Following the latest food and diet trends is like trying to figure out which reality TV star is feuding with the next.
It’s nearly impossible to keep up.
One month, a certain diet is all the rage. The next, it’s cutting this ingredient and detoxing with that.
With so much conflicting information out there, it’s no wonder you have a hard time knowing which foods are actually good for you and which ones are not.
To help you wade through the mess of misinformation, Gaetan Habekoss, M.D., a primary care doctor at UW Neighborhood Ravenna Clinic, debunks some of the most prominent food myths out there. No “Real Housewives”-level drama required.
MYTH: Juice is healthy because it comes from fruits and veggies
Sorry, juice fans, but this one is busted. You’re better off eating an actual piece of fruit or serving of vegetables than gulping it down in beverage form.
“The main difference here is that with juice, you add a lot of calories all at once because of added sugars,” Habekoss says. “With a piece of fruit or a vegetable, you tend to feel a little fuller because there are additional healthy nutrients like fiber that you’re also ingesting.”
Take one study, for example, where participants were given either an apple, applesauce or apple juice at the beginning of a meal. Those who ate the apple reported feeling less hungry and consumed fewer calories afterward than their peers.
Another reason why juice is not as good for you as it seems? Some seemingly healthy juice beverages can contain as much added sugar as a can of soda. Yikes.
MYTH: Cutting carbs is a healthy way to lose weight
From Atkins to keto, low-carb diets have earned scads of superfans who hype these specialized eating plans for their ability to help you lose weight quickly.
Proceed with caution, Habekoss says.
“A low-carb diet doesn’t necessarily mean it’s healthy to then have a high fat intake,” he explains. “In general, I don’t recommend completely eliminating any food group or going too heavy on any one.”
Sure, you might shed pounds quickly when you first cut carbs, but eating with such strict restrictions may be hard to maintain in the long run. This often results in yo-yo dieting, which is not only disruptive to your body but also plenty discouraging if you’re trying to make a true lifestyle change.
Instead, Habekoss says, focus on eating in moderation from a variety of food groups.
And if you’re still interested in a low-carb diet, it’s important to talk with a doctor, nurse practitioner or dietitian first to ensure you’re still able to get all the nutrients your body needs.
MYTH: All fat is bad for your health
Despite what those fat-free food manufacturers would have you believe, your body needs fat in order to feel full and have enough energy to operate properly.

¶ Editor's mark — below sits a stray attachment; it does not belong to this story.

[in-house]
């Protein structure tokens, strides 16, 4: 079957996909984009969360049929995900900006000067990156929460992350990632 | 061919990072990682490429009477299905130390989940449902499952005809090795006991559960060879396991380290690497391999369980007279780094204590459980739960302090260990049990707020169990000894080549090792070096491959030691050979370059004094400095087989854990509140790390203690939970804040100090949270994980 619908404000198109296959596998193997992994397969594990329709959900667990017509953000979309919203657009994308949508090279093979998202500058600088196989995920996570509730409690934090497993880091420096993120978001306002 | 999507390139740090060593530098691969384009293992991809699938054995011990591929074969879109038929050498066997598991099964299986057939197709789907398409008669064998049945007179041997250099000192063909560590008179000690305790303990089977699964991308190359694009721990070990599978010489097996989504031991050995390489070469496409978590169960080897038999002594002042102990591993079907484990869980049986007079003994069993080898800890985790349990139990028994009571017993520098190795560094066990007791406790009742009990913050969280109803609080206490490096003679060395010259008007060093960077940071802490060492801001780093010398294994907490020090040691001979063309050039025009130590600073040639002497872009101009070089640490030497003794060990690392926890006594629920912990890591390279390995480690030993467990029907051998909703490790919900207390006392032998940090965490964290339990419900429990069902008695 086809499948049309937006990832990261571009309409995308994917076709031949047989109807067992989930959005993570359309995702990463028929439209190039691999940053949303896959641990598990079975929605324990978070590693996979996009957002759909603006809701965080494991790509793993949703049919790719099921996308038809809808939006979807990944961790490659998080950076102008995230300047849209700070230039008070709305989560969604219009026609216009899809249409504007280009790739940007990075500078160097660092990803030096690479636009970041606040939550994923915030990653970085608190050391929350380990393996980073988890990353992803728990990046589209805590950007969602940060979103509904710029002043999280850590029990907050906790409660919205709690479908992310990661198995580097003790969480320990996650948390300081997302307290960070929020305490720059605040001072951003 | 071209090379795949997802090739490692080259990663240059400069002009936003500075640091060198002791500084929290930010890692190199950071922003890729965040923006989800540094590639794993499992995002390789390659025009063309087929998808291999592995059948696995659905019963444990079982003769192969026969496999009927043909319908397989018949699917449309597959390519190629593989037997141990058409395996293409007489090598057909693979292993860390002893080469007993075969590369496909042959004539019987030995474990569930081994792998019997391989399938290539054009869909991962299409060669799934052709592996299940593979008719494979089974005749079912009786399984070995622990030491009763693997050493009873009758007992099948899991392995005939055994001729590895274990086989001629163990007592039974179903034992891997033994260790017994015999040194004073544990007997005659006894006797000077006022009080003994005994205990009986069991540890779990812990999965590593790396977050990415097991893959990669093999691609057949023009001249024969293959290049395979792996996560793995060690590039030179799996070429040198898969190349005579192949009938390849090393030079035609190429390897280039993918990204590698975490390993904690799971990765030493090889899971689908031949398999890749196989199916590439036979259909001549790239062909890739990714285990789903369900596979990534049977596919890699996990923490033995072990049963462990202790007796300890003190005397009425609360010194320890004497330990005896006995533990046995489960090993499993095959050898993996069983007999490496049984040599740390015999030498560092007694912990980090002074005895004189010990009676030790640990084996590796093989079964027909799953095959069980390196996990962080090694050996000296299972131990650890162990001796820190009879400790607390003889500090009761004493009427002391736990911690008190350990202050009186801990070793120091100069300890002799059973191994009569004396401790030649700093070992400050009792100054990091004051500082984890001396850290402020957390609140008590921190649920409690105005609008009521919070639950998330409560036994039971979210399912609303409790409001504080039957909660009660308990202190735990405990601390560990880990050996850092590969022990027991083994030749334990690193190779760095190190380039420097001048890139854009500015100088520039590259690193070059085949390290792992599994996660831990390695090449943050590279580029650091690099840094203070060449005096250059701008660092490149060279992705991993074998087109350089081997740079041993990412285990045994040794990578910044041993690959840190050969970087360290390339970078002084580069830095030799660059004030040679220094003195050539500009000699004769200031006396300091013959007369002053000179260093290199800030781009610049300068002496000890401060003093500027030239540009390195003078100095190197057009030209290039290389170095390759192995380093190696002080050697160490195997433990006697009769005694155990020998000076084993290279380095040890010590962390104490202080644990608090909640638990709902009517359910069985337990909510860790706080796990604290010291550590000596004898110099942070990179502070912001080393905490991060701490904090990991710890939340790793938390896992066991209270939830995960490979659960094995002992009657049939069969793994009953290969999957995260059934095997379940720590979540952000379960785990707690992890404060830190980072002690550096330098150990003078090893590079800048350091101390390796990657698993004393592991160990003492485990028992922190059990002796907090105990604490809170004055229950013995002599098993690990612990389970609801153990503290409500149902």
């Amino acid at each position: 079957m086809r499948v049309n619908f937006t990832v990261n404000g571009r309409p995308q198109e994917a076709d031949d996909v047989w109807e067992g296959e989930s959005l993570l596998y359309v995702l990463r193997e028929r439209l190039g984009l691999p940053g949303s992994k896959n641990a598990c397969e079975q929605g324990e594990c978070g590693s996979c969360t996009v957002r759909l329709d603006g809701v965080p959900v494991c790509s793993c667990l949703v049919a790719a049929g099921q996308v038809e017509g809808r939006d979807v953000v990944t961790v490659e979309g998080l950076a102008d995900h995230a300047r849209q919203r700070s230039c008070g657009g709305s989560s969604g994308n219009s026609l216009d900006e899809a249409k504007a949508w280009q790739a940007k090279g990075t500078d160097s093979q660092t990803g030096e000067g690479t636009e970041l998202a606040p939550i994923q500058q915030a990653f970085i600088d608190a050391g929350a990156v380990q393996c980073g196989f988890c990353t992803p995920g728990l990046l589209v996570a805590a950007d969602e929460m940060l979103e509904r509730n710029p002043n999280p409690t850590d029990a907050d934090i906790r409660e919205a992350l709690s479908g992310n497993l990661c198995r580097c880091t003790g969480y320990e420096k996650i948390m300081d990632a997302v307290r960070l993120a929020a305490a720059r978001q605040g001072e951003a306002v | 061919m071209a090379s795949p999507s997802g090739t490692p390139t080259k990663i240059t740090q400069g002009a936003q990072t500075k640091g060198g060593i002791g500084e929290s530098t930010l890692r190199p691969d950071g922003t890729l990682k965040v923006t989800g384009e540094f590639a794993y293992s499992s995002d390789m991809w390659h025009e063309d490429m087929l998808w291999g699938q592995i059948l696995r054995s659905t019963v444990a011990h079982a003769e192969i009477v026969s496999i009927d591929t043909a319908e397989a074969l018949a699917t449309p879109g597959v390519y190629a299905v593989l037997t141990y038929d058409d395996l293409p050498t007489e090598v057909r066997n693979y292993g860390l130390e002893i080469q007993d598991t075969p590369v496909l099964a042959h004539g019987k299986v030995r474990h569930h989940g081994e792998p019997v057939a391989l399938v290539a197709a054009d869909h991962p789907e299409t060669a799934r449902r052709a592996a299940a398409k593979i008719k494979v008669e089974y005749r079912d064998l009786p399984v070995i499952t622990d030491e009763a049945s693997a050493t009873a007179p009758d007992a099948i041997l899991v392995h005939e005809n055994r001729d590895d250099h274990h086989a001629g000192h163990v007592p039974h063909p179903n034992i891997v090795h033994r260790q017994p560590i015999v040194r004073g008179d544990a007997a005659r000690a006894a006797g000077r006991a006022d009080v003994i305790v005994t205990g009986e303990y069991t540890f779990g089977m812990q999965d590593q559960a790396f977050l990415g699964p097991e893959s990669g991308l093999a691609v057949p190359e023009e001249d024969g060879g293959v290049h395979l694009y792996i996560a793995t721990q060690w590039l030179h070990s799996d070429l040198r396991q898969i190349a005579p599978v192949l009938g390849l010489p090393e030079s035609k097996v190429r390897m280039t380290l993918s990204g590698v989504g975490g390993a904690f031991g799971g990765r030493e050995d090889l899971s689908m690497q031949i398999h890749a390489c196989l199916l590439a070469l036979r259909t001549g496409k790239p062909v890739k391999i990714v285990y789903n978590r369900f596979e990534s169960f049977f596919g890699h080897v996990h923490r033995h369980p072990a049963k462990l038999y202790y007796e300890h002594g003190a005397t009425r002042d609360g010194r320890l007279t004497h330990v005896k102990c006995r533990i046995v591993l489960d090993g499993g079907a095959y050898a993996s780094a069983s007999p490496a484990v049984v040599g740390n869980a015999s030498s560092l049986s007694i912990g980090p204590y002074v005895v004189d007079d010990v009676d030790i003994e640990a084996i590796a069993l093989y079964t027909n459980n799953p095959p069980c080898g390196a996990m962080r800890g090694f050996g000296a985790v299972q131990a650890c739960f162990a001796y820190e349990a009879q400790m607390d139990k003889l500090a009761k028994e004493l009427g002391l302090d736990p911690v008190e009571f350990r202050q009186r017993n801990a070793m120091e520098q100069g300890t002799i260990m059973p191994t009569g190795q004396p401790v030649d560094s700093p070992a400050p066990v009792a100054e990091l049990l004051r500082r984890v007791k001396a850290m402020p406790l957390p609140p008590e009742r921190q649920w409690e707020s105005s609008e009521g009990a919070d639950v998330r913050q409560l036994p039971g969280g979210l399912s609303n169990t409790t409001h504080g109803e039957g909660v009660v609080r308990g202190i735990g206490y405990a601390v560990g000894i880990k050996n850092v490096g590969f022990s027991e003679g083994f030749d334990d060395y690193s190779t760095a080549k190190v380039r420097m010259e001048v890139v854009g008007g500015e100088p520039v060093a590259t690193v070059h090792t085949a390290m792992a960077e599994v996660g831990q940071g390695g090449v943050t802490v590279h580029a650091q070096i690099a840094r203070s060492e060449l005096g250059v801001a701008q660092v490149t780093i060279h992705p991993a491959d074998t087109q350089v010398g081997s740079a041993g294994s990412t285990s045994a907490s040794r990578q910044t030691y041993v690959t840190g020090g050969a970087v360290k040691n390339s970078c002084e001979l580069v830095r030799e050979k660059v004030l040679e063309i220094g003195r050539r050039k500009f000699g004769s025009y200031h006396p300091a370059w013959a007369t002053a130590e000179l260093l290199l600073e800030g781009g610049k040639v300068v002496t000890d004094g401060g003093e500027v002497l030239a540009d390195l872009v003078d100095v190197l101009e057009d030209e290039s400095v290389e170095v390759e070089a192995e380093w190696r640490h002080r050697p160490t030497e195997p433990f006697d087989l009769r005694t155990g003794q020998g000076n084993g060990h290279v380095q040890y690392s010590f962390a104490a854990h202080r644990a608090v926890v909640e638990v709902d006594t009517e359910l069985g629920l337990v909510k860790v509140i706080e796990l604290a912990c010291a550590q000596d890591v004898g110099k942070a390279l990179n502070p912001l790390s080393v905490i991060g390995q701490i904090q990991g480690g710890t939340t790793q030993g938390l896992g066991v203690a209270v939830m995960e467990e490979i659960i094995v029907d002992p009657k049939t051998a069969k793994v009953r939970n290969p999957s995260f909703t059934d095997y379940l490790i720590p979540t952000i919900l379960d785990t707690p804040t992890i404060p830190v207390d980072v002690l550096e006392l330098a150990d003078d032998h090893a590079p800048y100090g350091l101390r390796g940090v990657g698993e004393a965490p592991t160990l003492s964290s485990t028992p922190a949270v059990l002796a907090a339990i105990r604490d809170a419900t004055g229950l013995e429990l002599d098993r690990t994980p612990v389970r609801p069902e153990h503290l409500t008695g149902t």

That said, there is a difference between healthy fats (aka polyunsaturated and monounsaturated fats) and unhealthy ones (trans fats and some saturated fats).
You get “good” fats from things like olive oil, nuts, fish and plant-based foods (hello, avocados), while not-so-good-for-you ones are often found in processed foods and animal products like red meat and butter.
“I suggest and encourage getting as many of the healthy fats as you can from plant sources,” Habekoss says. “People tend to be healthier when plant sources constitute the majority of their calorie intake.”
Wait a hot dog second. Does that mean you can only be healthy if you go vegan?
Not at all. Just be sure to enjoy that juicy cheeseburger in — you guessed it — moderation.
MYTH: Coffee is an unhealthy habit
Breathe easy, caffeine lovers. You can still love your latte and drink it, too.
“Coffee does not actually appear to be linked to any specific health problem,” Habekoss says. “The only exception is if your coffee intake is too high, you stop drinking it abruptly and then have withdrawal symptoms — like headaches — as a result of that.”
In fact, some studies suggest that coffee has major health benefits and can reduce your risk of developing type 2 diabetes, liver damage and even Alzheimer’s disease. Coffee is also ranked as the top diet-related source of antioxidants for people in the United States, Italy, Spain and Norway.
The big health concern when it comes to coffee is more about how much you’re drinking in any given day and in what form. After all, those added sugars lurking in that Insta-worthy espresso beverage aren’t exactly good for you, and neither is being overcaffeinated for the umpteenth time today.
Feel free to sip your Americano in peace — just be sure to mind your intake.
MYTH: Detox diets and cleanses help remove toxins
Not only do cleanses not work, Habekoss says, but your body already has built-in systems to rid itself of toxins: the kidneys and liver.
“There’s no evidence that detox diets or juice cleanses are beneficial,” he explains. “In fact, there is some risk with these cleanses in that they can cause electrolyte abnormalities, which can directly lead to urgent health problems.”
You have to admit, nothing ruins that juice cleanse glow like a trip to the ER.
The exception to this rule is a medically required elimination diet, when you cut out certain items like gluten — looking at you, friends with Celiac disease — or dairy for a limited period of time to help identify a potential food allergy. Anything beyond that, Habekoss says, is too extreme.
So what’s the big takeaway from all these busted diet myths?
It’s plain and simple: Ditch the food fads and focus on eating a well-balanced diet and getting plenty of exercise.
Originally published at https://rightasrain.uwmedicine.org on April 29, 2019.